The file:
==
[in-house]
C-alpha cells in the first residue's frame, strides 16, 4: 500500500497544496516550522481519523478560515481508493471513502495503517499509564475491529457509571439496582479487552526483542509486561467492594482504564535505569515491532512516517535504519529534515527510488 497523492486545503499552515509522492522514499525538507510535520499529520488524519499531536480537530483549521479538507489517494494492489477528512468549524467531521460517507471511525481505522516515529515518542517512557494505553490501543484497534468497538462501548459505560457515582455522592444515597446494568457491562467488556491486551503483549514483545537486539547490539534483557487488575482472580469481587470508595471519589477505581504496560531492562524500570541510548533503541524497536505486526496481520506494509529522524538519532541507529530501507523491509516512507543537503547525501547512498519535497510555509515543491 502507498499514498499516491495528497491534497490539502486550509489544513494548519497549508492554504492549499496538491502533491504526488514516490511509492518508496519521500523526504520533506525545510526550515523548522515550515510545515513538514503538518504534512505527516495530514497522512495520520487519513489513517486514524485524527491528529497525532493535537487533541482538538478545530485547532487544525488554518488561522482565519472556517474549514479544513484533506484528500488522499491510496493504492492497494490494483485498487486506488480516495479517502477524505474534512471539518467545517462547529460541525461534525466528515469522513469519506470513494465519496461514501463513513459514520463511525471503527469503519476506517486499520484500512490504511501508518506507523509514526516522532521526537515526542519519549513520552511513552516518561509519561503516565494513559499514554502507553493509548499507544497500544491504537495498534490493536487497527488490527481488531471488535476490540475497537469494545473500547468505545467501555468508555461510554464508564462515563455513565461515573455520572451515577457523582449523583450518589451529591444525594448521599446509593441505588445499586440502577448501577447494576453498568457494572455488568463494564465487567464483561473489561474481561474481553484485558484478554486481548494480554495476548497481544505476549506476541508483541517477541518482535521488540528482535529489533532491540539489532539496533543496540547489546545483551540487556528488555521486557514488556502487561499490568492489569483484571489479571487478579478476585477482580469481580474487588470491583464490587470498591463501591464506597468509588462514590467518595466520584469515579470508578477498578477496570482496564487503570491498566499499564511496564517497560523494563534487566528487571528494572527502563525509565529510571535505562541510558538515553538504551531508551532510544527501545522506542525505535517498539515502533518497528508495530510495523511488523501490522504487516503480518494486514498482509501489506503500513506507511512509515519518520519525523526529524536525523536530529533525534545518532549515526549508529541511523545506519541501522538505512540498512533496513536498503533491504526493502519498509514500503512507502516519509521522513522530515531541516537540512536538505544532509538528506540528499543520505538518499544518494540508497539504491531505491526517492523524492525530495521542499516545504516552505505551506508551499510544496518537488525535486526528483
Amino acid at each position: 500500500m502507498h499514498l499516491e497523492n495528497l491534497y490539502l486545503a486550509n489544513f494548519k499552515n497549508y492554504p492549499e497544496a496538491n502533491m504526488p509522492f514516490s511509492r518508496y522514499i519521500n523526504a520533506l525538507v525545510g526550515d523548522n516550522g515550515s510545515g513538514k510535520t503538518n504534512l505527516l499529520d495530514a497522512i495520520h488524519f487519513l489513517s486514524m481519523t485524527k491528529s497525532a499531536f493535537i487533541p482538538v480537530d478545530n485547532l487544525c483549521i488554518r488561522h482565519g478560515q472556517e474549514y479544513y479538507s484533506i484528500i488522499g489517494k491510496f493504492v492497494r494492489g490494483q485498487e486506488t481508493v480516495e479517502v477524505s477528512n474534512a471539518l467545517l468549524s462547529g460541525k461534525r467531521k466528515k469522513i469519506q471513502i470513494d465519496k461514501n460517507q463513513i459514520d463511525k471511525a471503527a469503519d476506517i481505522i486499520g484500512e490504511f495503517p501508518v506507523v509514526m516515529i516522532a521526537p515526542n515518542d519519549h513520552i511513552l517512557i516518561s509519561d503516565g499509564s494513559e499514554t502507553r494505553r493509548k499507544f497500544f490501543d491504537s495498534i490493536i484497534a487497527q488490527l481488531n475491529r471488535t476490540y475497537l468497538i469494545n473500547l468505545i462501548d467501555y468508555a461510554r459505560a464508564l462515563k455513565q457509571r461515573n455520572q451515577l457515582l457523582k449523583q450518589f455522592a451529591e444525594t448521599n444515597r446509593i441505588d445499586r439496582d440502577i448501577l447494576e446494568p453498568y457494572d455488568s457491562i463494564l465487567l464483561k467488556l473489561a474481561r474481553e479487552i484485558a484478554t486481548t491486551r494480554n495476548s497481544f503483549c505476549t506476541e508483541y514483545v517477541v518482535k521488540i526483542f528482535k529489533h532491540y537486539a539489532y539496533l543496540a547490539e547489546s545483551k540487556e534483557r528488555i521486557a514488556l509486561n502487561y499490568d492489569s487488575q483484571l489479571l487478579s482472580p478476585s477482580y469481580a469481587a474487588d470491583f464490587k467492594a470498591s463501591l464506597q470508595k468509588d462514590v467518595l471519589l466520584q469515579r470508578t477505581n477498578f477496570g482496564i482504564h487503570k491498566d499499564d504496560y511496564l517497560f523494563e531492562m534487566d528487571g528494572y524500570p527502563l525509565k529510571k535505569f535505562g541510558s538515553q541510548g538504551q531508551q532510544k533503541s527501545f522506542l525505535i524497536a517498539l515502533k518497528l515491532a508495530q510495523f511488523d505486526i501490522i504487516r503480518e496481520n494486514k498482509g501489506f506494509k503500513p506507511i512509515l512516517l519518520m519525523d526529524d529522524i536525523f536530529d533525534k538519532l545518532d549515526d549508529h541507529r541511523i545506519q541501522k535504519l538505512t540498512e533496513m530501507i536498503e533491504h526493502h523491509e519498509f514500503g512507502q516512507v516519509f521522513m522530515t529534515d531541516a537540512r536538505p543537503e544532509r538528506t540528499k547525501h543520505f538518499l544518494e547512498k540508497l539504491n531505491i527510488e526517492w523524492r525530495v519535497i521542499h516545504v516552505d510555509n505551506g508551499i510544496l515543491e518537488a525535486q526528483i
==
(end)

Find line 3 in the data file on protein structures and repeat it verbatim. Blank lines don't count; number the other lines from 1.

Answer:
Amino acid at each position: 500500500m502507498h499514498l499516491e497523492n495528497l491534497y490539502l486545503a486550509n489544513f494548519k499552515n497549508y492554504p492549499e497544496a496538491n502533491m504526488p509522492f514516490s511509492r518508496y522514499i519521500n523526504a520533506l525538507v525545510g526550515d523548522n516550522g515550515s510545515g513538514k510535520t503538518n504534512l505527516l499529520d495530514a497522512i495520520h488524519f487519513l489513517s486514524m481519523t485524527k491528529s497525532a499531536f493535537i487533541p482538538v480537530d478545530n485547532l487544525c483549521i488554518r488561522h482565519g478560515q472556517e474549514y479544513y479538507s484533506i484528500i488522499g489517494k491510496f493504492v492497494r494492489g490494483q485498487e486506488t481508493v480516495e479517502v477524505s477528512n474534512a471539518l467545517l468549524s462547529g460541525k461534525r467531521k466528515k469522513i469519506q471513502i470513494d465519496k461514501n460517507q463513513i459514520d463511525k471511525a471503527a469503519d476506517i481505522i486499520g484500512e490504511f495503517p501508518v506507523v509514526m516515529i516522532a521526537p515526542n515518542d519519549h513520552i511513552l517512557i516518561s509519561d503516565g499509564s494513559e499514554t502507553r494505553r493509548k499507544f497500544f490501543d491504537s495498534i490493536i484497534a487497527q488490527l481488531n475491529r471488535t476490540y475497537l468497538i469494545n473500547l468505545i462501548d467501555y468508555a461510554r459505560a464508564l462515563k455513565q457509571r461515573n455520572q451515577l457515582l457523582k449523583q450518589f455522592a451529591e444525594t448521599n444515597r446509593i441505588d445499586r439496582d440502577i448501577l447494576e446494568p453498568y457494572d455488568s457491562i463494564l465487567l464483561k467488556l473489561a474481561r474481553e479487552i484485558a484478554t486481548t491486551r494480554n495476548s497481544f503483549c505476549t506476541e508483541y514483545v517477541v518482535k521488540i526483542f528482535k529489533h532491540y537486539a539489532y539496533l543496540a547490539e547489546s545483551k540487556e534483557r528488555i521486557a514488556l509486561n502487561y499490568d492489569s487488575q483484571l489479571l487478579s482472580p478476585s477482580y469481580a469481587a474487588d470491583f464490587k467492594a470498591s463501591l464506597q470508595k468509588d462514590v467518595l471519589l466520584q469515579r470508578t477505581n477498578f477496570g482496564i482504564h487503570k491498566d499499564d504496560y511496564l517497560f523494563e531492562m534487566d528487571g528494572y524500570p527502563l525509565k529510571k535505569f535505562g541510558s538515553q541510548g538504551q531508551q532510544k533503541s527501545f522506542l525505535i524497536a517498539l515502533k518497528l515491532a508495530q510495523f511488523d505486526i501490522i504487516r503480518e496481520n494486514k498482509g501489506f506494509k503500513p506507511i512509515l512516517l519518520m519525523d526529524d529522524i536525523f536530529d533525534k538519532l545518532d549515526d549508529h541507529r541511523i545506519q541501522k535504519l538505512t540498512e533496513m530501507i536498503e533491504h526493502h523491509e519498509f514500503g512507502q516512507v516519509f521522513m522530515t529534515d531541516a537540512r536538505p543537503e544532509r538528506t540528499k547525501h543520505f538518499l544518494e547512498k540508497l539504491n531505491i527510488e526517492w523524492r525530495v519535497i521542499h516545504v516552505d510555509n505551506g508551499i510544496l515543491e518537488a525535486q526528483i